The six-foot-tall poster in the lobby of the North Hollywood Laemmle proclaimed Under My Skin to be “a blazingly brilliant piece of filmmaking” and “best science fiction in a decade”.
I wasn’t fooled. While critics have grown increasingly gaga over this, audiences are decidedly not.
But, as I mentioned previously, it’s an odd Spring, without a lot of wholehearted recommendations, at least among the fiction films, so The Boy jumped on this rather than catch The Lego Movie at the second run theater, and The Flower came with us mostly looking to score some popcorn.
The popcorn was good, she said, but not worth it.
The Boy did not care for it, either. And that’s with oodles of naked Scarlett Johansson.
Ms. Johansson is, by far, the most interesting thing about this film. She gets fully naked, more than once, and:
1) She does not have abs.
2) She does not have a “thigh gap”.
This is something of a revelation, really. Mostly, when actresses know they have nude scenes, they starve, they work out like crazy, they do whatever they can to promote an “impossible” image. Ms. J seems to have just brought genetics.
And if she did do all that stuff, that’s even better, because it means she doesn’t buy into the skinny-boy aesthetic.
I mean, I hate to dwell on the superficial social issues that obsess our society but, really, this is a pretty threadbare movie.
Besides her body, she also, apparently, can act. I think we’ve seen her act before, like in Lost In Translation, but I’m not sure it’s ever mattered that much before. She was also very good in Captain America: Winter Soldier, which I see now I’ve forgotten to review.
But Under The Skin is carried almost entirely by her, and she does a very good job except in one regard that was probably a directorial decision. The acting challenge is akin to Starman/K-Pax/Mork/whatever, where an alien tries to pass as a human without understanding human emotions.
But since the premise has her stalking and seducing men, she’s perfectly normal seeming while she’s doing that, yet completely unmoved by any aspect of their stories or lives, and the fate she condemns them to.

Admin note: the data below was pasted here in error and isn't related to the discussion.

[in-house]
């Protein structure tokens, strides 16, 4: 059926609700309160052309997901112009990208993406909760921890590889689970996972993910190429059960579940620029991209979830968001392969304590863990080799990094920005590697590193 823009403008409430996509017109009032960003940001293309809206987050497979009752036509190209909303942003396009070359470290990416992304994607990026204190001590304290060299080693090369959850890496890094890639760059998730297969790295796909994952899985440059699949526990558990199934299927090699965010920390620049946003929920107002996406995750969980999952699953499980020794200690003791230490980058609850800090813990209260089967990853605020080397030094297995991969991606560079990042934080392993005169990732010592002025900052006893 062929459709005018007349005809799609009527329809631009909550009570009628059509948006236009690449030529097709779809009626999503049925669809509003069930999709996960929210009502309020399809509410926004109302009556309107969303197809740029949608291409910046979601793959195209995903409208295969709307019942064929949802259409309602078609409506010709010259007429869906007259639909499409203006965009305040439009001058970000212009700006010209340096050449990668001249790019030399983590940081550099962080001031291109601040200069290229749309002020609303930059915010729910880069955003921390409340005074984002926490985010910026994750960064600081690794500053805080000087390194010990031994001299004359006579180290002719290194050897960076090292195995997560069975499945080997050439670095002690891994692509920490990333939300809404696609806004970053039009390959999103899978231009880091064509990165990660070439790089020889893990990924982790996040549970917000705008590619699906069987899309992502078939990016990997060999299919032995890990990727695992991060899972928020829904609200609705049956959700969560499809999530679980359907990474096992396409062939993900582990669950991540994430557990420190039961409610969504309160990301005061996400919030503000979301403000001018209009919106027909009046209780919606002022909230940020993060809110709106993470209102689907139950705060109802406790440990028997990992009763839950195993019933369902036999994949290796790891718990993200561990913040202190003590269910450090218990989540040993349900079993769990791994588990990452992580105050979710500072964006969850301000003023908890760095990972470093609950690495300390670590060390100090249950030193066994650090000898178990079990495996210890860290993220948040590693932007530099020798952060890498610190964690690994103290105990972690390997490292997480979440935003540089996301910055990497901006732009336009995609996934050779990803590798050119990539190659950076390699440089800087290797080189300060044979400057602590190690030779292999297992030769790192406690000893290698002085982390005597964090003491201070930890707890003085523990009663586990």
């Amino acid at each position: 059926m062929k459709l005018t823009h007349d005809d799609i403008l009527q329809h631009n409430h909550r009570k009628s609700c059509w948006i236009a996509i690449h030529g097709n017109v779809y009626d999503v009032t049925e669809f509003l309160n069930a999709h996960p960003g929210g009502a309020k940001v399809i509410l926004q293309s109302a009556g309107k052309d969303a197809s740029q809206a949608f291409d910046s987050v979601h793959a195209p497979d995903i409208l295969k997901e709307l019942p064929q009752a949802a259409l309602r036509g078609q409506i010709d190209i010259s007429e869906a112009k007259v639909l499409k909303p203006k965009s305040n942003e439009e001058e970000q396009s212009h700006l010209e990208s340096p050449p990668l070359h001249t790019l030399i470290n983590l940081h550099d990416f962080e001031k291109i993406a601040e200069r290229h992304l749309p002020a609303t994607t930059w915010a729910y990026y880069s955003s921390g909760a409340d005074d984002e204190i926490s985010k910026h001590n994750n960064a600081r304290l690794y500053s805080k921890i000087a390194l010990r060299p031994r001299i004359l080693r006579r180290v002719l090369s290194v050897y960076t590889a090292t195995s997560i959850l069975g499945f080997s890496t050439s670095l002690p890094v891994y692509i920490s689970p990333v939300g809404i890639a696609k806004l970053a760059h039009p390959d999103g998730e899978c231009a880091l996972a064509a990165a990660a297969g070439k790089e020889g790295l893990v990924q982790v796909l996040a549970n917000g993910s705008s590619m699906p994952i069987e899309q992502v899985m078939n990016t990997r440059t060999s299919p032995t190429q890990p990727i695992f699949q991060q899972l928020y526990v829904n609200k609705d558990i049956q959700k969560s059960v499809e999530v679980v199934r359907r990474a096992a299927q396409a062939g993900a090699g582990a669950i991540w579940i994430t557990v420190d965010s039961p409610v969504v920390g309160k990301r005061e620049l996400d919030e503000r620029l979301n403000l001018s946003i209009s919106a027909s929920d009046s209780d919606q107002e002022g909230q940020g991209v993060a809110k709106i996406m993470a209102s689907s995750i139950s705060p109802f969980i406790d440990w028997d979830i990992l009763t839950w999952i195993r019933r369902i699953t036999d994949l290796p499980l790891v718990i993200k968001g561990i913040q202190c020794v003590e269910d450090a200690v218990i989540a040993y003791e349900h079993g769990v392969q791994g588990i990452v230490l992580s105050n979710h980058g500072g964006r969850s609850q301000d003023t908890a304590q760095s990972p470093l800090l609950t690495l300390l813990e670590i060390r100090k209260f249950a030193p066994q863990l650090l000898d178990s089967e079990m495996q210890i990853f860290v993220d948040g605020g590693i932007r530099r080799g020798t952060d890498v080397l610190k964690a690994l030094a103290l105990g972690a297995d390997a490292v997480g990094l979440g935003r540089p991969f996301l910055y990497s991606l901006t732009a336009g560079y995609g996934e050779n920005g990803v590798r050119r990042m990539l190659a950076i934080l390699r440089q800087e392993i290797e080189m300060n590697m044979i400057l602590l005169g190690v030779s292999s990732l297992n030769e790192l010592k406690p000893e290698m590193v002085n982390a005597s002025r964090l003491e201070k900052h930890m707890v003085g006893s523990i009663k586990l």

This is basically a punt: It would’ve been more challenging and interesting to have her not be, essentially, a smooth serial killer, but learning how to be seduce awkwardly. (After all, she’s still in that body, and men are very, very dumb indeed.) Arguably, this would have added an unwanted element of humor—but there were actually a lot of those anyway.
So, she has a character arc of coming to be more human, and in (at least) an interesting change, the glibness she has early on fades, and she stops talking much at all.
The kids both complained that the movie had no plot, because the movie simultaneously didn’t spell anything out while beating certain aspects of the story to death. (There were a lot of seductions.)
But, in fact, it did have a plot: It had a plot straight out of a Roger Corman potboiler. Oh, you don’t get the details, because the aliens never talk to each other with words. But this movie is, in essence, a variation on the Not Of This Earth/Not One Of Us/Alien Avengers genre.
Those movies are all from the ‘90s, because that’s the last time I recall it coming up, but they were remakes of (or inspired by) films from the ’50s.
What this movie brings to the genre is no exposition. That’s probably for the best: The exposition spells out the dumbness of such plots, where super-advanced societies for some reason need human blood. Besides that, it allows the filmmaker to indulge in some of the films more memorable imagery without that imagery having to make a whole lot of sense.
But, really, it’s a hoary old trope, the alien harvest. (Impossibly, Alien Harvest is not the name of a movie, but if it were, this would be its plot.) The angle this takes on it, is the change from alien to woman.
You may recall that from “Star Trek” episodes “By Any Other Name”, “Catspaw” and “Wink of an Eye”, presumably only one of which could really have qualified for blazingly original given the similarities of story arcs.
I actually began to suspect that the reviews used on that movie poster were fake, so I checked out the two sites (“Cinevue” and “The Playlist”). Both sites are aggregators and I couldn’t find the reviews so-quoted, but they are, of course, as meaningless as saying “BEST MOVIE EVER — some Internet guy who may have been paid to say so”.
I don’t want to say it’s awful, exactly. There are some good visuals. It’s kind of cute that SJ picked up those guys for real, i.e., they didn’t know they were going to be in a movie. It does give an authenticity to the proceedings. But it’s not exactly a revelation that most guys would accept a lift from her, regardless of intentions.
I’ve sort of gravitated away from Jonathan Glazer’s previous films (2004’s reincarnation drama Birth and 2000’s Sexy Beast) but I don’t really know where I stand on the guy. Props for trying to breathe some life into an old genre, I guess.
But I wonder if using SJ didn’t work against him: The PR is going to overshadow the film, and nobody will see it anyway. They’ll just download the clips from the ‘net.